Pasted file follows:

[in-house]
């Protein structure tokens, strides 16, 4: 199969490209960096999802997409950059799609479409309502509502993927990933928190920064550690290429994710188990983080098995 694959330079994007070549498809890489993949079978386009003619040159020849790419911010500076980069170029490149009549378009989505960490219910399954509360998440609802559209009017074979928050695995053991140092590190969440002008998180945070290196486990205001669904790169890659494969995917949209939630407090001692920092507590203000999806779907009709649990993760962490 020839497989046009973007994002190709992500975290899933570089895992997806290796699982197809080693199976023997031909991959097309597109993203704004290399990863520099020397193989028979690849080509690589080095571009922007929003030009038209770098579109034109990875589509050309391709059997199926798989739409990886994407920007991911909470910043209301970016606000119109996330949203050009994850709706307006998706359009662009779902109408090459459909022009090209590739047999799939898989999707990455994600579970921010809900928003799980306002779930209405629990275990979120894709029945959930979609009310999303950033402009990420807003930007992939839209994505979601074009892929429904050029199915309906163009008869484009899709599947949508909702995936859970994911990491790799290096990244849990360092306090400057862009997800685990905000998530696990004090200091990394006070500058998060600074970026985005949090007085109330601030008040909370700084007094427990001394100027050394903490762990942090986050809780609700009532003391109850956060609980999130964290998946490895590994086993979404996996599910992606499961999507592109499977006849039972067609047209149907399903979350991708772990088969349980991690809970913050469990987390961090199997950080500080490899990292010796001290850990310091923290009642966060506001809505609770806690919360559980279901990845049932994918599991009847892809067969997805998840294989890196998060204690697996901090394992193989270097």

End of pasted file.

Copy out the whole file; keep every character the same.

[in-house]
């Protein structure tokens, strides 16, 4: 199969490209960096999802997409950059799609479409309502509502993927990933928190920064550690290429994710188990983080098995 694959330079994007070549498809890489993949079978386009003619040159020849790419911010500076980069170029490149009549378009989505960490219910399954509360998440609802559209009017074979928050695995053991140092590190969440002008998180945070290196486990205001669904790169890659494969995917949209939630407090001692920092507590203000999806779907009709649990993760962490 020839497989046009973007994002190709992500975290899933570089895992997806290796699982197809080693199976023997031909991959097309597109993203704004290399990863520099020397193989028979690849080509690589080095571009922007929003030009038209770098579109034109990875589509050309391709059997199926798989739409990886994407920007991911909470910043209301970016606000119109996330949203050009994850709706307006998706359009662009779902109408090459459909022009090209590739047999799939898989999707990455994600579970921010809900928003799980306002779930209405629990275990979120894709029945959930979609009310999303950033402009990420807003930007992939839209994505979601074009892929429904050029199915309906163009008869484009899709599947949508909702995936859970994911990491790799290096990244849990360092306090400057862009997800685990905000998530696990004090200091990394006070500058998060600074970026985005949090007085109330601030008040909370700084007094427990001394100027050394903490762990942090986050809780609700009532003391109850956060609980999130964290998946490895590994086993979404996996599910992606499961999507592109499977006849039972067609047209149907399903979350991708772990088969349980991690809970913050469990987390961090199997950080500080490899990292010796001290850990310091923290009642966060506001809505609770806690919360559980279901990845049932994918599991009847892809067969997805998840294989890196998060204690697996901090394992193989270097």